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2018 100/10 Challenge – An Open Letter from Director, Roger Berkowitz

The tradition of American civil disobedience is defining citizenship today. From the rise of the Tea Party, Patriots, Occupy, Black Lives Matter, antifa, #metoo, protests against gun violence, sanctuary cities, and #fake news, to the fundamentalist baker in Colorado, we are experiencing a new wave of political resistance.

Civil disobedience succeeds when it expresses new ideas that inspire the majority. Hannah Arendt celebrated the activism of student protestors in the 1960s, but she criticized their lack of new ideas and desire to transform the revolutionary moment into a political revolution. Without a thoughtful politics, the violence of so-called revolutionaries is nothing more than protest. In order for civil disobedience to become a revolutionary political movement it must imagine a more legitimate and just world. This is the challenge of movements like Black Lives Matter, the Resistance, and the Tea Party.

“‘As soon as several inhabitants of the United States have taken up an opinion or a feeling which they wish to promote in the world,’ or have found some fault they wish to correct, ‘they look out for mutual assistance, and as soon as they have found one another out, they combine. From that moment, they are no longer isolated men but a power seen from afar, whose actions serve for an example and whose language is listened to.’ It is my contention that civil disobedients are nothing but the latest form of voluntary association, and that they are thus quite in tune with the oldest traditions of the country.”

-Hannah Arendt, On Civil Disobedience (citing Alexis de Tocqueville)

The emergence of civil disobedience today reflects the dissensus around social questions of economic and racial equality as well as discrimination, immigration, and the uses of American power abroad. At the same time, the rise in civil disobedience is evidence of a revival in public spirit and citizenship.

For Arendt, civil disobedience was a treasured part of the American tradition, embedded in the very fabric of our country. To participate in civil disobedience is to engage as a citizen, not through individual acts of conscience, but through collective political action. Civil disobedience is an act of citizenship by which minorities can change the minds of majorities. Those who engage in civil disobedience are not traitors, rebels, or anti-American; they are a vital part of American democracy.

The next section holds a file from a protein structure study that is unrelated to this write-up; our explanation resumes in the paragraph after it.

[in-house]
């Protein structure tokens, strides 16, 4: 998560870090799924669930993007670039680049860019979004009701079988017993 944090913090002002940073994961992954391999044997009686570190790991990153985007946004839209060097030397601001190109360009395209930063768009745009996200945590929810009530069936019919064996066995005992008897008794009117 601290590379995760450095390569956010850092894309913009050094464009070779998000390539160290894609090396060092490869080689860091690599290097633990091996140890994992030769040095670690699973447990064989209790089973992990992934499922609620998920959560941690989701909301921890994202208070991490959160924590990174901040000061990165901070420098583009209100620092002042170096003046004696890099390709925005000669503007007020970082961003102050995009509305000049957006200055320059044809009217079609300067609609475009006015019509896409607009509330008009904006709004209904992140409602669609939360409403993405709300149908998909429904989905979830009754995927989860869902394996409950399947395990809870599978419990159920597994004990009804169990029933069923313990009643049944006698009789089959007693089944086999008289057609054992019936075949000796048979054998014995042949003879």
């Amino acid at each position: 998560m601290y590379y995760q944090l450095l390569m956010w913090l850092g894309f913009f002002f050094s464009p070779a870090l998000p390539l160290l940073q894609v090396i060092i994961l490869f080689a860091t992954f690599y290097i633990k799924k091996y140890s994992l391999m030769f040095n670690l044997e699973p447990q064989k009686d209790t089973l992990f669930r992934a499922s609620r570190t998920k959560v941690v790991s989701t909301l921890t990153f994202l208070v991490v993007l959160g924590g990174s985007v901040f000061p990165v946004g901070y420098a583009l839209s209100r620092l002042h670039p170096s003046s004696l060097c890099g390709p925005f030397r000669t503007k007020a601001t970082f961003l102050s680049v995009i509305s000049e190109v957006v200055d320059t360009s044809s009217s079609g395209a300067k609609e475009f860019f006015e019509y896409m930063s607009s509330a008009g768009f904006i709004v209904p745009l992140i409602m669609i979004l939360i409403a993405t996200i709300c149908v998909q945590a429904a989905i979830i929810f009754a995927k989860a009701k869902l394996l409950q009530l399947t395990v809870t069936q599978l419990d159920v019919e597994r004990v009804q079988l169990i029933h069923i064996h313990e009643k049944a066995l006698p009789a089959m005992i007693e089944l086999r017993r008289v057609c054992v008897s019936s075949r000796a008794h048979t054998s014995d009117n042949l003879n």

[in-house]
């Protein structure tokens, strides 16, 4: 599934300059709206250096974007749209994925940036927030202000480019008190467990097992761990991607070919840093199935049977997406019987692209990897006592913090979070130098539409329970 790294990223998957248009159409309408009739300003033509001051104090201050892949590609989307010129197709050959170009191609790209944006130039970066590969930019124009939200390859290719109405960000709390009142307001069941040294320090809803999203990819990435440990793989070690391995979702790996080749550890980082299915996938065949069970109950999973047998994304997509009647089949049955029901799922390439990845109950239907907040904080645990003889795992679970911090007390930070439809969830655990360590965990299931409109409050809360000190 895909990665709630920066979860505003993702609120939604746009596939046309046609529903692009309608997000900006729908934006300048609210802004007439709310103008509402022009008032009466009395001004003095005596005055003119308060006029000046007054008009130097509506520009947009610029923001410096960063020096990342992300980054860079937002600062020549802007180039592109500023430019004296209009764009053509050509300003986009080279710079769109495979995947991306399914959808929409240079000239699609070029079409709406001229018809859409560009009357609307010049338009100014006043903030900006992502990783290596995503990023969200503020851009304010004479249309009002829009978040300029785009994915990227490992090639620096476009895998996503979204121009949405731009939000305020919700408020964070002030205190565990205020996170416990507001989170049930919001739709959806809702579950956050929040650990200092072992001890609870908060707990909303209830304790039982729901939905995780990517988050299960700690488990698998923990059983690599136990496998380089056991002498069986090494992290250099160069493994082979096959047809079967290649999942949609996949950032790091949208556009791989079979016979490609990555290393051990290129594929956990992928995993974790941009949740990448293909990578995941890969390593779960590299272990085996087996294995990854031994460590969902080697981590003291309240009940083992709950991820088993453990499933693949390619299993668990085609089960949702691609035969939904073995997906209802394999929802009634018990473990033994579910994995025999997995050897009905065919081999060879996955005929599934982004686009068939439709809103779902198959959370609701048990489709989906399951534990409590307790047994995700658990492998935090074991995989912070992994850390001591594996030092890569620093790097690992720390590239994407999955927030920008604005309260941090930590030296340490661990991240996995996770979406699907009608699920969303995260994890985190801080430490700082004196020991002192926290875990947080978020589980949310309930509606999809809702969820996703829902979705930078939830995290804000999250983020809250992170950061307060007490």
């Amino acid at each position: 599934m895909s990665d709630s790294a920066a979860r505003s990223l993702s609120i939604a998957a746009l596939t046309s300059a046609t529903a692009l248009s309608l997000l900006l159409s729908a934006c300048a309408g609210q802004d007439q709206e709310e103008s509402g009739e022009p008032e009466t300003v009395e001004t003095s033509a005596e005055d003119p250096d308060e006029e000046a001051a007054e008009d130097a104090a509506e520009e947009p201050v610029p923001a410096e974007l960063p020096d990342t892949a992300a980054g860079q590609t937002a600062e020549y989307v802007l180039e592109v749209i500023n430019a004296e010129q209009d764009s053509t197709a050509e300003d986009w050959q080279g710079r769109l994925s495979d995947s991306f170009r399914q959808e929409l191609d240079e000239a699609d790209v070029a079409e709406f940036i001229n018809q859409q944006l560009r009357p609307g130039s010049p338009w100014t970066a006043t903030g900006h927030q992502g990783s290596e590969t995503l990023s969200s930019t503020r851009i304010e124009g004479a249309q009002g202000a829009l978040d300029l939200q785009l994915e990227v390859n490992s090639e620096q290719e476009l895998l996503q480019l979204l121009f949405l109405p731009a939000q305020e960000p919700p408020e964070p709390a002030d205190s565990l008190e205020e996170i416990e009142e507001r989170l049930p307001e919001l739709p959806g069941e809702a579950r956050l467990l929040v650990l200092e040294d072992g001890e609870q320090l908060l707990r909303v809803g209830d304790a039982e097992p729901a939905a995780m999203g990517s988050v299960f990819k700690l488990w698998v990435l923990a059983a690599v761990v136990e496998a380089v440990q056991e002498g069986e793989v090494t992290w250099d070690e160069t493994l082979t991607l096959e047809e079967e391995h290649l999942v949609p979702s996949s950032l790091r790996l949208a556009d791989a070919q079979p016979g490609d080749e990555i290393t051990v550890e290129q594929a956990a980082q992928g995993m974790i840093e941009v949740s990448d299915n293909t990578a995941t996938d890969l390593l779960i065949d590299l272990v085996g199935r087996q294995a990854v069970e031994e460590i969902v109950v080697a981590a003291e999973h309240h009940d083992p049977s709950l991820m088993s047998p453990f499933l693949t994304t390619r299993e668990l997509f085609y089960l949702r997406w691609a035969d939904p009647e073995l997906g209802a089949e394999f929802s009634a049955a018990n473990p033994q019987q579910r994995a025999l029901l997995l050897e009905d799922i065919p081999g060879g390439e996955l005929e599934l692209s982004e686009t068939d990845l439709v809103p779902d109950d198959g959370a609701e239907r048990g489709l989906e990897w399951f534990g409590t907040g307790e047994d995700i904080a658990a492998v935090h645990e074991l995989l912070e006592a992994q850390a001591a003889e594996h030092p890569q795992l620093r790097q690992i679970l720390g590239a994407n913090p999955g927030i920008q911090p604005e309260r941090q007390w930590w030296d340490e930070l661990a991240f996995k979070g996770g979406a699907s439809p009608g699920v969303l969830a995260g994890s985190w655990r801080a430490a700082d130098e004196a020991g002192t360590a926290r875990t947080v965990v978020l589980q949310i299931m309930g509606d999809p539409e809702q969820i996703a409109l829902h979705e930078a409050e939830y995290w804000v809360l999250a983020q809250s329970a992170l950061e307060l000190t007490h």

Arendt saw that collective action challenges cynicism, despair, and hopelessness. In times of mass cynicism, we need to join together and affirm common values.

The Hannah Arendt Center works to keep Arendt’s vision of loving the world alive even in the darkest times. Arendt’s courageous and deeply honest writings are more relevant than ever. On questions of authoritarianism, refugees, cynicism, and above all on the importance of truth-telling, Arendt can help us understand and rethink our present predicaments.

Today, to support this ongoing work, we launch our annual 100/10 Member Challenge: 100 new members in 10 days!

Freedom comes from acting in concert. Become a member of our Arendt Center community. To help make your decision easier, we have incredible member incentives.

  • Free Admission for you and a friend to “Citizenship and Civil Disobedience,” our 11th annual Fall Conference ($175 value)
  • Access to participate in the Arendt Center Virtual Reading Group
  • A one-year subscription to Salmagundi
  • All members will receive a 20% discount for one course at the Brooklyn Institute for Social Research
  • All members will receive a 30% discount on Richard Bernstein’s new book titled, Why Read Hannah Arendt Now
  • A Joint Membership with Los Angeles Review of Books and the Hannah Arendt Center at a special $175 Membership Level. You’ll receive a Free One Year Digital Membership to LARB as well as a Hannah Arendt LARB tote bag, in addition to a full $100 Hannah Arendt Center Membership ($300 value)
  • Members Receive Special invitations to Hannah Arendt Center lectures and events at Bard College and New York City
  • All members at the $100 Level and above will receive HA: The Journal of the Hannah Arendt Center Vol. VI and our 2018 Hannah Arendt Center Tote Bag
  • All new $100 level members will be entered into a Tote Bag Package Drawing, which includes HA: The Journal, Volumes 6, a copy of Thinking in Dark Times: Hannah Arendt on Ethics and Politics, and our newly designed tote bag (pictured right)

Our memberships expire after one year. We ask that you take this time now to either become a member, or renew today if your membership has recently expired. If you’re unsure, please contact the Center at arendt@bard.edu. If you haven’t yet joined, we ask you to become part of our community.

All Members and a Guest receive complimentary access to our 11th annual fall conference, “Citizenship and Civil Disobedience,” that asks: Is civil disobedience an exemplary act of citizenship? Learn more and register here.

Speakers include: Kenyon Victor Adams, Micah White, Mark Bray, Sarah Jaffe, Seon-Wook Kim, Chiara Ricciardone, Judith Shulevitz, Allison Stanger, Uday Mehta, Leon Botstein, Debbie Dooley, Elizabeth Price Foley, Chantal Mouffe, Rebecca Saletan, Theda Skocpol, Renata Sith & Frieder Schnock, and more…

Bold thinking about politics in the humanist style of Hannah Arendt is profoundly necessary in our increasingly thoughtless era. The Arendt Center exists to nurture provocative thinking about politics and ethics. We are grateful for your confidence in us and your engagement in our work to build a community around the thinking of Hannah Arendt.

We thank you in advance and look forward to seeing you at our future events.

Roger Berkowitz

Posted on 22 July 2018 | 12:00 am

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